Pitch Hitter: Yankee's Rivera Gets 500th Save and an RBI

Genevieve WhitbourneCorrespondent IJune 30, 2009

In the final game of the always entertaining Met/Yankees subway series, Mariano Rivera hit a career milestone —literally.

Sure, Rivera came away from the game with his 500th save, but what really made the pitchers night was his first RBI.

Rivera had little game time practice to work with.

Throughout his fourteen years in the majors, Rivera had only been up to bat once before the Yankees played the Braves on June 24th.  

At the top of the 9th inning, Braves pitcher Eric O’Flaherty walked Robinson Cano to bring up Mariano Rivera with the bases loaded and two outs and the score 8-4 Yankees. 

Rivera went down swinging on a fly ball to center field to end the inning, but not before exciting the Yankee bench in a way that not even the two runs Derek Jeter and Johnny Damon brought in earlier in the inning could.

As Rivera leaned leisurely against the rail, waiting for his turn at bat, the Yankee bullpen looked on amused and entertained, knowing that you didn’t see this every day.

When the pitcher hit a ball deep in to center field, CC Sabathia grabbed Joe Girardi’s arm in excitement, and the team looked as though they were celebrating a grand slam, not an out, as Rivera jogged back to the dugout, grinning ear to ear.

Then it was Rivera’s turn to really shine. Energized by his turn at the plate, Rivera retired the next three Braves’ hitters in a row to end the game and get his 498th save.

Against the Mets, the story was similar.

After the Mets intentionally walked Derek Jeter, Rivera came to bat again with two outs and the bases loaded.

Once again, seeing the 39 year old pitcher coming up to bat had the Yankee dugout on their feet, cheering and laughing like a bunch of kids playing at a local park.

This time though, Rivera had more luck. After fouling off a 2-2 pitch, Rivera walked, bringing in M Cabrera to make the score 4-2 Yankees.

The most impressive feet from Rivera on the night was the 500th career save, but his at bat was an important moment as well.

At that point, with two outs, the score was 3-2 Yankees, and though the Mets have been struggling with their depleted lineup, scoring one run to tie the game would not have been impossible. 

Rivera’s RBI padded the Yankee lead, but also gave the team an emotional boost. Seeing Rivera come up to bat seems to energize the rest of the team.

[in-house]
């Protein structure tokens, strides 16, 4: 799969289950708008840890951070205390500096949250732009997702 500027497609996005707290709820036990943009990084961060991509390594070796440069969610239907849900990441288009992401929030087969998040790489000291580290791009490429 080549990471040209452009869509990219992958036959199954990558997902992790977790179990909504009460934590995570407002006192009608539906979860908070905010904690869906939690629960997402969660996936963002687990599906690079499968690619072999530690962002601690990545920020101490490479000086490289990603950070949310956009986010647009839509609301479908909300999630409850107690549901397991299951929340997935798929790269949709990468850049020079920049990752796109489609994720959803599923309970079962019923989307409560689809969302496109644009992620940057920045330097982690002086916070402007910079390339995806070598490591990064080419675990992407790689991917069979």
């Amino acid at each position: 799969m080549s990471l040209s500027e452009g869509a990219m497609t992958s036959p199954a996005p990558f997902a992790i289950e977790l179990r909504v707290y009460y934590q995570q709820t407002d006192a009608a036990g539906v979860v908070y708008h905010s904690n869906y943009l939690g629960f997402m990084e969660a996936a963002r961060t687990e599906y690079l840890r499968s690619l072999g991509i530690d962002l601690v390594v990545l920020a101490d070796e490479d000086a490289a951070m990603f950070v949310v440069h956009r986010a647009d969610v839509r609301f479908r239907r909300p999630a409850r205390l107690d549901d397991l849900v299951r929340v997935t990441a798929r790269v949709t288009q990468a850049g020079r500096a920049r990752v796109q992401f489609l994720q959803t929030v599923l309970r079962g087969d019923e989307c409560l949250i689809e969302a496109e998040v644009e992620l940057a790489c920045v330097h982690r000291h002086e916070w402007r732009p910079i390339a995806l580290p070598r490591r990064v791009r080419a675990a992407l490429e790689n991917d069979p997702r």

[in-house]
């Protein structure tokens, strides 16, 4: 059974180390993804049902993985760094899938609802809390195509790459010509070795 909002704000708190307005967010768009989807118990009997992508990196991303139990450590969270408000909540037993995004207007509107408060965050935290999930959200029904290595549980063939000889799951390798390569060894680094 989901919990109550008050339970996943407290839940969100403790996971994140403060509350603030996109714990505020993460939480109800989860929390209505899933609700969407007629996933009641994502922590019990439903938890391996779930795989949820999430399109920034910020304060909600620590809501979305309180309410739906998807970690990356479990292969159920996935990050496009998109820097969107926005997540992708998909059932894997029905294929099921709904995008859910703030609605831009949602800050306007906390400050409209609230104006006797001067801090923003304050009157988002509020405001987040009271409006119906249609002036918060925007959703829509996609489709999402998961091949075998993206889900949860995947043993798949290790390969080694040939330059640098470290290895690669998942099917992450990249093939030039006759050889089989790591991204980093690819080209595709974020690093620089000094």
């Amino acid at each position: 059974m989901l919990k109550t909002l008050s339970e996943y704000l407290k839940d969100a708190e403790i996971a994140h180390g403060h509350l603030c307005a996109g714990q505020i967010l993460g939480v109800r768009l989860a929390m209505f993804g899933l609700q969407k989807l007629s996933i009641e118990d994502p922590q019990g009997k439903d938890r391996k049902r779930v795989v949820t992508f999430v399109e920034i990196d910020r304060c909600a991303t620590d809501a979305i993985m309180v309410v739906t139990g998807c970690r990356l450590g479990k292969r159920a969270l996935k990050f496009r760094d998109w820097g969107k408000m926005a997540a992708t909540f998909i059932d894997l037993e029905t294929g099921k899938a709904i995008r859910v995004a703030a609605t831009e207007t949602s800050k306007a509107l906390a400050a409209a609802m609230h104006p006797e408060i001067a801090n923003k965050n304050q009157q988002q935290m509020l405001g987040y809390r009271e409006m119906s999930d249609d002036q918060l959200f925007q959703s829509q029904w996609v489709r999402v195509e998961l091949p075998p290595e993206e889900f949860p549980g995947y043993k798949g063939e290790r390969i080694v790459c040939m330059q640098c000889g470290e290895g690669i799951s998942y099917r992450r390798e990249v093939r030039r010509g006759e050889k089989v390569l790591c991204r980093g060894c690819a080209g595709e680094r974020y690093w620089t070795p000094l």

And for the Yankees, having something positive to be excited about is a welcome change.

After the dismal start to the season, the injury to A-Rod and all the steroid/Madonna press (Still not sure what’s worse, being linked to a hyper-testosterone-career-damaging-substance or having used steroids) and the mysterious disappearance of Chien-Ming Wang’s ability to pitch, being able to watch Rivera reach a career milestone plus the bonus of seeing his first, and highly unexpected, RBI was a boost in the right direction for the Yankee organization.

The amused, almost childlike look on Derek Jeter’s face before Rivera came to bat Sunday said it all.

Something about watching that fish-out-of-water situation really brought out the game in baseball game.

The Yankee franchise is one of the most legendary in baseball, but recently is has come to symbolize something other than the game itself.

Many have started to see the Yankee organization as a goliath, shelling out upwards of a billion dollars for a brand new wind tunnel they call Yankee Stadium, whose players’ antics wind up as tabloid fodder, and who lure talented players away from small market teams with juicy contracts.

But seeing Rivera, who has spent all fourteen years of his career as a Yankee, take his unusual turn at bat, coupled with his remarkable achievement reaching 500 career saves, brought some heart back to the team.

So if the chance comes, let the pitcher keep swinging! One of the problems in the past has been the seriousness of the Yankee dugout.

Players like Nick Swisher have been able to lighten the mood, and Rivera’s at bat seems to have had a similar affect.

Rivera’s not going to take A-Ron’s place in the lineup anytime soon, but a moral boost can have a big impact no matter where it’s coming from.

With save number 500, Rivera is one of the best closers in the game, and with at bat number three, he made Sunday’s Yankee game one of the more entertaining, for players and fans alike.


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